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Lesson Plans


how does your face compute?

[ Thread ][ Subject ][ Author ][ Date ]
Larry Cox (L_J_Cox)
Fri, 23 Apr 1999 22:28:46 -0600


Self-portraiture is a staple of any high-school art course. Usually the
media of choice are pen and ink, charcoal, pencils or a variety of mixed
media. For years, I have been approaching this task by routinely hauling
out the usual paraphernalia: individual mirrors, stands, paper, individual's
photographs and/or magazine pictures.

Compound this situation with a classroom of mostly junior and senior non-art
majors taking this course solely for their fine arts requirement, and you
have the ingredients for quite a tedious artistic journey. Even with our
best efforts, art instructors are still used to hearing, "but it doesn't
look like me," whenever this project draws to a conclusion.

Well, got a computer? A digital camera? And a laser printer? Perhaps a
flatbed scanner? Salvation is at hand!

My students and I had played around with our classroom computer enough
to know we surely might be able to use it to aid my not-as-successful--
as-I-wished-project. After my students had completed their traditional
self-portraits, I decided to make use of our Quicktake camera and .see
what we get when we....

I posed each student outside the classroom with the sun shining on their
face so as to produce some definite, dark shadows. We had previously
completed
a project identifying shadows and observing how shadows define objects.
So I was primarily shooting for the shadows.

The students' photos were then opened in the computer using any photo--
enhancing software. (I used Adobe Photoshop@.) Under "Mode," each student
first changed his photo to "grayscale." Then, under "Image," selected
"Brightness/Contrast"
and carefully adjusted the photo to a high-contrast image, eliminating
most gray shadows.

Once the student was satisfied with the "enhancement" and there were
sufficient
defining shadows, a transparency film was inserted into the laser printer
and the final image was printed out as a high-contrast, blackand-white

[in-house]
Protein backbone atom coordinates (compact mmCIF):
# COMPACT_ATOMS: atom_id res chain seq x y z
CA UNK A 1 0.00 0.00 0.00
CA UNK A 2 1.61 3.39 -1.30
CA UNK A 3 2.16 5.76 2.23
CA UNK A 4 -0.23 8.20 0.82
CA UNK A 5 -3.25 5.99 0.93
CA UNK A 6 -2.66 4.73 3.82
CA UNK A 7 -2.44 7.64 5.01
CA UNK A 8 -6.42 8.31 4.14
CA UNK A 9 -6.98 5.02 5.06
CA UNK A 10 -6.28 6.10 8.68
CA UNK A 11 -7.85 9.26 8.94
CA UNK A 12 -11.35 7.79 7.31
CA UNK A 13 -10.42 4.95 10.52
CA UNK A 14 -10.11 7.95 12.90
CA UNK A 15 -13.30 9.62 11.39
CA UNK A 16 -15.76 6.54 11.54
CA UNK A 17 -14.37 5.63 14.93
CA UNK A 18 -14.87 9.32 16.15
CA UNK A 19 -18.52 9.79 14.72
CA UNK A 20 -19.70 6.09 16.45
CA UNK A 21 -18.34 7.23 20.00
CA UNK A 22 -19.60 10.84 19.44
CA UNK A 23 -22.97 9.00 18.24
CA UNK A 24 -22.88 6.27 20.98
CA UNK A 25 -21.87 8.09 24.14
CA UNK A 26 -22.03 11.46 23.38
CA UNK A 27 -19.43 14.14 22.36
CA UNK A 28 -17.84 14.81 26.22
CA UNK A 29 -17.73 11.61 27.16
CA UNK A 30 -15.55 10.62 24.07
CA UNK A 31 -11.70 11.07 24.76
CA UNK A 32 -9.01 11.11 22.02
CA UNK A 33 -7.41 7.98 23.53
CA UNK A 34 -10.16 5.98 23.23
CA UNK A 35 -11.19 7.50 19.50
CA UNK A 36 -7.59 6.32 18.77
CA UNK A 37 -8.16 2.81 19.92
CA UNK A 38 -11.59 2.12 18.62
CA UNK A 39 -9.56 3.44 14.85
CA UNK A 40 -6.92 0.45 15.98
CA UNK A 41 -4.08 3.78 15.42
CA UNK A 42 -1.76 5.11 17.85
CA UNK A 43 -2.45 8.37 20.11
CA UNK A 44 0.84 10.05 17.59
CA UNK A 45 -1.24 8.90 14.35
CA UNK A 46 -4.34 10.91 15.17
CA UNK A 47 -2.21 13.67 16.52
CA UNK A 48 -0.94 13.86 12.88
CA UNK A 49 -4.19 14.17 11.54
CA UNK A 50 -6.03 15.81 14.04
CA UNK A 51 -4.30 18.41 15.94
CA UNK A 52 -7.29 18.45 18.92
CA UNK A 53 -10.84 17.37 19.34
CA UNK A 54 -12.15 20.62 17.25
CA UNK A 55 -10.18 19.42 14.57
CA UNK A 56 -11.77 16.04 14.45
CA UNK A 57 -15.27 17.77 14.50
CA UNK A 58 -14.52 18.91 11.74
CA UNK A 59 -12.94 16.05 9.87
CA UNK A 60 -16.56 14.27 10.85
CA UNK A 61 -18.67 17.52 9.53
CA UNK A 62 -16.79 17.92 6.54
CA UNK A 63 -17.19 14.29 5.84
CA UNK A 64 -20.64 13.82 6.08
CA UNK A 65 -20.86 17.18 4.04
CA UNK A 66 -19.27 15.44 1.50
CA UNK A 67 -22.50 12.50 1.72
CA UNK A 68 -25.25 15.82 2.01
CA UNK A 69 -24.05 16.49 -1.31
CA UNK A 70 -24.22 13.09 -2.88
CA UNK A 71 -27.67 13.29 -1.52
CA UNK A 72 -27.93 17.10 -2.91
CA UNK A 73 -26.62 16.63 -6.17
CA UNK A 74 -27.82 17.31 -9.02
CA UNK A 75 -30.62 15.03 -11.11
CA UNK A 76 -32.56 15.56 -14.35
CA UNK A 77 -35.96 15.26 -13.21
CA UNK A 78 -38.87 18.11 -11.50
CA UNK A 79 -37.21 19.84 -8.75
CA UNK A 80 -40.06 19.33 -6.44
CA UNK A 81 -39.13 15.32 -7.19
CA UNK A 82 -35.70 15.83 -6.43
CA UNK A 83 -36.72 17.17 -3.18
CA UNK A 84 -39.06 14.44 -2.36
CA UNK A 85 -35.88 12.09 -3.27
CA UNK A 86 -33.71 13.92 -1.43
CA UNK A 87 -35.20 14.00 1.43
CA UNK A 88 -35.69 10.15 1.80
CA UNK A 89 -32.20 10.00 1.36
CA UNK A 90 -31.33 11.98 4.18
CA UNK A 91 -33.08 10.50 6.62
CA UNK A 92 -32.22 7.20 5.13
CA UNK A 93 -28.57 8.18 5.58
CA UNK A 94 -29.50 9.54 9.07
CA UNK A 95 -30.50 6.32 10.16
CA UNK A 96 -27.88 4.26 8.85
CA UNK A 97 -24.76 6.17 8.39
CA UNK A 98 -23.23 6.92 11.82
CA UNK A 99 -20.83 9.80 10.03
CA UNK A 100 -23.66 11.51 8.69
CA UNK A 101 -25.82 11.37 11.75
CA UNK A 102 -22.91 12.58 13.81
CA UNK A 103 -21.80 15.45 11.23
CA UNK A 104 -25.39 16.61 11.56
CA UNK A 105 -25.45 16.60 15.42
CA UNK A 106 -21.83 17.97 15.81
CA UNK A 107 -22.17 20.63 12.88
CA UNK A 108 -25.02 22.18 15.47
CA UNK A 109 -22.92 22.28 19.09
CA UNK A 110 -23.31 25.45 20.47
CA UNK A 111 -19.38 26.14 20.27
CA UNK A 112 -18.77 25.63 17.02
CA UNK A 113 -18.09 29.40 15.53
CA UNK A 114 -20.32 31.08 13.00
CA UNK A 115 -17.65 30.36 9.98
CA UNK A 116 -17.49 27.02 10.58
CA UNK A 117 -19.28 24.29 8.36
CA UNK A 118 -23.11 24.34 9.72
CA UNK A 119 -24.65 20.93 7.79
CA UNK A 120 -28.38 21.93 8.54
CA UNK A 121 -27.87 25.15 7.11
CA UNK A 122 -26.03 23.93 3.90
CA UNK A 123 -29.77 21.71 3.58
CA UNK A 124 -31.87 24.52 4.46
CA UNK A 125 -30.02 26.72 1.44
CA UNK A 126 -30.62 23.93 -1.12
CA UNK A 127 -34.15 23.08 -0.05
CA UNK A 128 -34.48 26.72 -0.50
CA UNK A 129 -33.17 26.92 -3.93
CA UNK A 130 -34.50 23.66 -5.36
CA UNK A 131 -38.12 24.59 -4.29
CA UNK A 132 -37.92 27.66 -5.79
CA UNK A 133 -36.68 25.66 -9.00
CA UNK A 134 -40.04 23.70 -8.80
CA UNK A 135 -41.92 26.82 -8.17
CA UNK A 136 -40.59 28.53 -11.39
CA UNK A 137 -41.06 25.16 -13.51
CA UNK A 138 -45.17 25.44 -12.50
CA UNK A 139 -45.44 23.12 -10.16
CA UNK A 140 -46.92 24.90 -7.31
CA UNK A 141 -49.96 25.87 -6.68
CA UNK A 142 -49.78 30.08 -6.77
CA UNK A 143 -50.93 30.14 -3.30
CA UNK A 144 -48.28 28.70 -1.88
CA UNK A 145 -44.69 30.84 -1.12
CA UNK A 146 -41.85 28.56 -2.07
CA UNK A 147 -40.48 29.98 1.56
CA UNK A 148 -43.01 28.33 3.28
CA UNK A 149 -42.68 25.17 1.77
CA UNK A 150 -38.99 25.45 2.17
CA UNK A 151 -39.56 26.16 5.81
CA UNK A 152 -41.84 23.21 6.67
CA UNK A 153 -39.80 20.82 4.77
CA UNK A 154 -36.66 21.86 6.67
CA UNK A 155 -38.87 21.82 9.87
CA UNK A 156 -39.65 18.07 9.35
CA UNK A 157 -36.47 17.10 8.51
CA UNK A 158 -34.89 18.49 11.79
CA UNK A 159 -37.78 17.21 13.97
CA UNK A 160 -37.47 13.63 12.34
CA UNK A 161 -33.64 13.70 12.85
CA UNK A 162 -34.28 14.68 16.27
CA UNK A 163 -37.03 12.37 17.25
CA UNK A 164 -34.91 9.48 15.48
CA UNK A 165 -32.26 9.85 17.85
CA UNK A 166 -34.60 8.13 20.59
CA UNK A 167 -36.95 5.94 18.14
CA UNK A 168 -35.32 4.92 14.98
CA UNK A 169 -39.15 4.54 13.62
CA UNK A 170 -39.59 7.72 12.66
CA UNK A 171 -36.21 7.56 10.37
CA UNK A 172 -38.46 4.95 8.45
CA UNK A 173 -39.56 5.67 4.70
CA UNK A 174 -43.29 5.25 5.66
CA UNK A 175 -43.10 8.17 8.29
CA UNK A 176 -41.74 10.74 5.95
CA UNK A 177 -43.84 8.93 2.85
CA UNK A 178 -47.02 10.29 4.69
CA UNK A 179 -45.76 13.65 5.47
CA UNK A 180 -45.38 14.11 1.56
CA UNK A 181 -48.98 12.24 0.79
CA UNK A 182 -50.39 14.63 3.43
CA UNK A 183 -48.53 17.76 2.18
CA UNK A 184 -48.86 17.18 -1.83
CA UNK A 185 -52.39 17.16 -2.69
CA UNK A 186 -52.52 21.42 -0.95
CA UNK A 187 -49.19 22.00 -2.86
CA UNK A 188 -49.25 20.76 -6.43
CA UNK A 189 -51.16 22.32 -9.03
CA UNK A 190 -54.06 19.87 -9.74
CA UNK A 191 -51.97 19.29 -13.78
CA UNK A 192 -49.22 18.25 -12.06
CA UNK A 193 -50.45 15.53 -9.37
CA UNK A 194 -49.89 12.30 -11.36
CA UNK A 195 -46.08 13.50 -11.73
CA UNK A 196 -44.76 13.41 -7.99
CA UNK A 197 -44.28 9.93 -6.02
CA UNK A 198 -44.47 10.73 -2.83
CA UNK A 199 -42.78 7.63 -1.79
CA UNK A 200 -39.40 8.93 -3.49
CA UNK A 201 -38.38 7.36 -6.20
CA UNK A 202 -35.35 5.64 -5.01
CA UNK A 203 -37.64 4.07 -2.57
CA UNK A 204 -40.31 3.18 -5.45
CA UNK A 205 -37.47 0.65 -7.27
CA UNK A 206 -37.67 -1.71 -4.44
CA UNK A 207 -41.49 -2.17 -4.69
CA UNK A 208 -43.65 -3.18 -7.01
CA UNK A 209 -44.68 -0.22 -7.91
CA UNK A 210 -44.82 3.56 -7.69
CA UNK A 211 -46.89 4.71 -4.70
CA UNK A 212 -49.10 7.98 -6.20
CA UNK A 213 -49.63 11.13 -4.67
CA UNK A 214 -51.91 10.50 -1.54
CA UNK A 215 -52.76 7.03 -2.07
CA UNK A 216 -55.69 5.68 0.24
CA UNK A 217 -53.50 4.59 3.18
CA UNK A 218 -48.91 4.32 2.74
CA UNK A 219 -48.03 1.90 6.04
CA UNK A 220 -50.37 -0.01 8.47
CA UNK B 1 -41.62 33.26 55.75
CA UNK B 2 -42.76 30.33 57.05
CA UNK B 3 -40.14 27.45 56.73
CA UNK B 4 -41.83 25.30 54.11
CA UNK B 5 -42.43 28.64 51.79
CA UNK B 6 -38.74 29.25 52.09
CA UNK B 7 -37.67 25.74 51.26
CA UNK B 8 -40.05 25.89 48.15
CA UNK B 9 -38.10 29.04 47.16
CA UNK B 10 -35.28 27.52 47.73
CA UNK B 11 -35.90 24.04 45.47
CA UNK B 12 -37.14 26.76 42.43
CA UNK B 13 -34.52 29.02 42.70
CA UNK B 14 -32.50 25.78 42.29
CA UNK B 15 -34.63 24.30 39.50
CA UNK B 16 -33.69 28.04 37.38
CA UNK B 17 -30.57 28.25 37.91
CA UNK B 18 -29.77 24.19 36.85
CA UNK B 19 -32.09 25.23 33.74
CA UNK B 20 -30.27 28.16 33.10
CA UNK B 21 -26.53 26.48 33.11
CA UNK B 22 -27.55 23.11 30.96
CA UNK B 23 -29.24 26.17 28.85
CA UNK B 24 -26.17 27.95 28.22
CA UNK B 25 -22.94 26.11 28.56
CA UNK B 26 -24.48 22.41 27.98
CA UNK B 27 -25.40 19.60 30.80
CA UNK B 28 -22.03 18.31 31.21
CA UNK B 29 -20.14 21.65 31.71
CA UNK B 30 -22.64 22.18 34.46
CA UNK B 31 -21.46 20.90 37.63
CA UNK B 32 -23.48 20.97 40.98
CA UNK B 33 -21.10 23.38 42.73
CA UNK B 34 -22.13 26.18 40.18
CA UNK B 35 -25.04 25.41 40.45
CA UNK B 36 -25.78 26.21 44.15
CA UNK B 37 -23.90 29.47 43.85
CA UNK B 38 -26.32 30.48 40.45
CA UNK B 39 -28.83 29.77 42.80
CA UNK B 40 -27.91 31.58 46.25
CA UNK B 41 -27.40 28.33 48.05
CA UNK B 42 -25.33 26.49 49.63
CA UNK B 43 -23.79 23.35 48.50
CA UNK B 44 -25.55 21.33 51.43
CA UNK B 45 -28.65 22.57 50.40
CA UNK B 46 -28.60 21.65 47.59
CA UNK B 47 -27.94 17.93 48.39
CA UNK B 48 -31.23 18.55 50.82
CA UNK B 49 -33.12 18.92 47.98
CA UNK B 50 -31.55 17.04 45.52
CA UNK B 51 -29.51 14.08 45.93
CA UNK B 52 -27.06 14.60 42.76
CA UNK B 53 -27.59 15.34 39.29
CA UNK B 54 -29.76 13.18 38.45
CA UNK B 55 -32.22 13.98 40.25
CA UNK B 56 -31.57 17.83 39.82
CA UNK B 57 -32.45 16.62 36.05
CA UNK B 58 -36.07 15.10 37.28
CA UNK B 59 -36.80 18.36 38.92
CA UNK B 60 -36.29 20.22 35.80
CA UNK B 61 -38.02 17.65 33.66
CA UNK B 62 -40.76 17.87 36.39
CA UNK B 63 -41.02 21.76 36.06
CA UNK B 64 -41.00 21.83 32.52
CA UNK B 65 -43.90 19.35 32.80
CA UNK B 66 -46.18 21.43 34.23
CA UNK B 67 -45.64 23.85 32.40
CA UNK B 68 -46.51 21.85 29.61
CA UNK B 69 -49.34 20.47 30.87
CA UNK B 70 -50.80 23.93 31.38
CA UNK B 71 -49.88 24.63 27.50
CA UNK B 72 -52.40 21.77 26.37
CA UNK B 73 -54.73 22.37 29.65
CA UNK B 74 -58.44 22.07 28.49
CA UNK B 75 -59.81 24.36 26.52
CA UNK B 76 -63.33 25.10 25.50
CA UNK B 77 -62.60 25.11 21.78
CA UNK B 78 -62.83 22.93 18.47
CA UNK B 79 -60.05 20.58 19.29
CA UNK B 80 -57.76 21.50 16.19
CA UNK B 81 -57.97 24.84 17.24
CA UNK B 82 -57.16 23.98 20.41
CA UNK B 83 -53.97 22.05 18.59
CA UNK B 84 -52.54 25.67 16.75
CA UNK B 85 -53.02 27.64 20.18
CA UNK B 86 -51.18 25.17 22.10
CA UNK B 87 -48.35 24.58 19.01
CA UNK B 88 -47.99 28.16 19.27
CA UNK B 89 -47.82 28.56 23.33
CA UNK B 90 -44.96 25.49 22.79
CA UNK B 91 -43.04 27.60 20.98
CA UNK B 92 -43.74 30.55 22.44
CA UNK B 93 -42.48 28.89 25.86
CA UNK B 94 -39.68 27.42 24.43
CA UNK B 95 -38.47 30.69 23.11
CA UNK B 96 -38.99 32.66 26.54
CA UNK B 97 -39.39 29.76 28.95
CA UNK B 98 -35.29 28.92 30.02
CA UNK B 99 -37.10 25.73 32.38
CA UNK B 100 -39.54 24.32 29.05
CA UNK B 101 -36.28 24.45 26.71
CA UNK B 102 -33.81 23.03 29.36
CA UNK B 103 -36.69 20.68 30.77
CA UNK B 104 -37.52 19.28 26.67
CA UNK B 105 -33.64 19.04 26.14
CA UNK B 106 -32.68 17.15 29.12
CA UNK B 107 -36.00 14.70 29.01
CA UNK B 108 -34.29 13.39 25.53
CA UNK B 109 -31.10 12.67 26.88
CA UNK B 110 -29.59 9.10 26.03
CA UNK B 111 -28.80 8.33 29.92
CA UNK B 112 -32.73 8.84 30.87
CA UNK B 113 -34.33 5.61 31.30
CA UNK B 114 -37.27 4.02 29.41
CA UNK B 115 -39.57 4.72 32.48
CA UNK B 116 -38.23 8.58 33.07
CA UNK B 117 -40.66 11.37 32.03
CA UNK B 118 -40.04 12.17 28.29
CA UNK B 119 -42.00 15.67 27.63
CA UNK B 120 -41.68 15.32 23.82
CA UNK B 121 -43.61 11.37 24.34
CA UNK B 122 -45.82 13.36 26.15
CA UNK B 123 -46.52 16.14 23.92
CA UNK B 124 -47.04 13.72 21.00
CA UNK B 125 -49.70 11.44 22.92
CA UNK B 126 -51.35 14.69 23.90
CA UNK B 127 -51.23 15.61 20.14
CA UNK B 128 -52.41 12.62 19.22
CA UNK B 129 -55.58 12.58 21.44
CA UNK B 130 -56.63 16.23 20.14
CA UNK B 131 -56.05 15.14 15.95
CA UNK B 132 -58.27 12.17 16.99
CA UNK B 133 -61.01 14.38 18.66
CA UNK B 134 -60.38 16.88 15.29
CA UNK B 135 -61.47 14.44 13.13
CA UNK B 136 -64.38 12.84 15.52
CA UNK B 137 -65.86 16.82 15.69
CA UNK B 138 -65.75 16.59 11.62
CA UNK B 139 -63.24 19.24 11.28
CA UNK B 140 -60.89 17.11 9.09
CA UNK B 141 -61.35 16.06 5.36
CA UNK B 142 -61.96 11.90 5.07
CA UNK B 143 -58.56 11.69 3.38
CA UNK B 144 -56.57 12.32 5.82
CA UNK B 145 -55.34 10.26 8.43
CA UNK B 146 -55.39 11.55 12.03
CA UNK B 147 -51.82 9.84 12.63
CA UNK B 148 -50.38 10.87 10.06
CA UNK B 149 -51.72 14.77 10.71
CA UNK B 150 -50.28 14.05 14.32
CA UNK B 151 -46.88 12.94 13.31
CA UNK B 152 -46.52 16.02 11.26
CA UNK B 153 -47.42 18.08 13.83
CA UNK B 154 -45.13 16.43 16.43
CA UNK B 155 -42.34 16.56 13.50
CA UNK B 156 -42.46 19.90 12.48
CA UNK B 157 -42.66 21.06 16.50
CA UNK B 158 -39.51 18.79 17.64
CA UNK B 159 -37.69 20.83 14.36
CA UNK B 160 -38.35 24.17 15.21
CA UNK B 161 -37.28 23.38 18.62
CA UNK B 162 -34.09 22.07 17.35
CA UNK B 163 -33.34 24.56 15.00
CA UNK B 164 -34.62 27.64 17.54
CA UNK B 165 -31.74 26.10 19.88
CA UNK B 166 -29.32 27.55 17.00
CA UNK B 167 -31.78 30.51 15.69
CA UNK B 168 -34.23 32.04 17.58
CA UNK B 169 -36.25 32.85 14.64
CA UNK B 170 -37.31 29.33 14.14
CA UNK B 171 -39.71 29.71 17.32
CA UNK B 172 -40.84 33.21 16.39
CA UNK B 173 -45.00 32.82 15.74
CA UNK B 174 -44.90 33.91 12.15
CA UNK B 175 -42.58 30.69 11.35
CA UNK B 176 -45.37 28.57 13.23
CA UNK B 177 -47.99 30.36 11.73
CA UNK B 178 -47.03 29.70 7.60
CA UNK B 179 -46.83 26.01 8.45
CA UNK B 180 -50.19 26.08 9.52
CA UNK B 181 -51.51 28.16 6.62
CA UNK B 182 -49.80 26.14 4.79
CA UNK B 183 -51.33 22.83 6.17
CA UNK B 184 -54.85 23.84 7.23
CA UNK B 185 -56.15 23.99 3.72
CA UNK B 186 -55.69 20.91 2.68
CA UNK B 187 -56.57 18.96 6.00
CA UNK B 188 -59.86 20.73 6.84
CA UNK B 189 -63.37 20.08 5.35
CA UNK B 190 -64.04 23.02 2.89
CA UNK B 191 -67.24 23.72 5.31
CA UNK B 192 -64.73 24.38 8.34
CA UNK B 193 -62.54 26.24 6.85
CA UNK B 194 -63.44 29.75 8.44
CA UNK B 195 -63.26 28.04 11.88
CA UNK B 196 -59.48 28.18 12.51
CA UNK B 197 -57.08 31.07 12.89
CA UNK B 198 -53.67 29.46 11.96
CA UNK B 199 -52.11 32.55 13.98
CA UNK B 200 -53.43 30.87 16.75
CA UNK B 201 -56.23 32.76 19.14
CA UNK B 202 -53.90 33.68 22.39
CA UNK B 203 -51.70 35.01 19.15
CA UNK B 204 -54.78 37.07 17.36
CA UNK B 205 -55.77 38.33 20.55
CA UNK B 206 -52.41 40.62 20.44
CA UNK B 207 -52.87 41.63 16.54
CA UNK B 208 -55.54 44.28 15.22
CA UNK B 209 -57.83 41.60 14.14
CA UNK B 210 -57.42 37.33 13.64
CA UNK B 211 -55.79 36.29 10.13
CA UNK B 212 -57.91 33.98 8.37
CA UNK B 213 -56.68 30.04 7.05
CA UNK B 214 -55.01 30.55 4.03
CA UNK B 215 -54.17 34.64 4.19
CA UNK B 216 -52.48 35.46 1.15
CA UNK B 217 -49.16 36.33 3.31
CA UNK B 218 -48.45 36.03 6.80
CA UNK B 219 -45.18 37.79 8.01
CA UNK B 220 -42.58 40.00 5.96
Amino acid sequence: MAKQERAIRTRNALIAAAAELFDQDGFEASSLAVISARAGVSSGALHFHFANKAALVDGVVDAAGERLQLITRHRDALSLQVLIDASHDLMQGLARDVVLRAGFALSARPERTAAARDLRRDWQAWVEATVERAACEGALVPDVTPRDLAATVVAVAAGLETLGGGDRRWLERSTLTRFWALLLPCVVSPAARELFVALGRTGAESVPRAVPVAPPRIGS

photograph. The image need not be larger than 3" x 4".

The transparency was then placed on an overhead projector and projected
onto a large (18" x 24") piece of quality watercolor paper. The shadow
shapes were carefully traced lightly in pencil. I told the students, "every
detail counts." (To make things interesting, plan ahead and have students
wear bold patterns or stripes in their clothing.)

The final step involved darkening in the "shadow" areas. We used black
or dark brown waterproof India ink on the shadows so the watercolor process
that followed would not adversely affect the shadow areas.

Avoiding the natural white highlighted areas, the other negative image
areas were then painted in with wet-on-wet watercolor washes. Students
may also choose to enhance their portrait or the backgrounds with any
assortment
of mixed media: crayon-resist, tempera, gold-leaf, wallpaper, and so on.
If a student messes up for one reason or another, he has the transparency
available to simply trace the original over again-- one of the many "perks"
of this technique.

The results were tremendousespecially for my first-year art students. Each
student was thrilled with how "professional" the results were and how much
their self-portrait really looked like themselves. Many more couldn't
believe
that they actually did it!

As for me, I couldn't wait to turn my camera on that floral still-life
draped with a boldly striped cloth...but that's another project.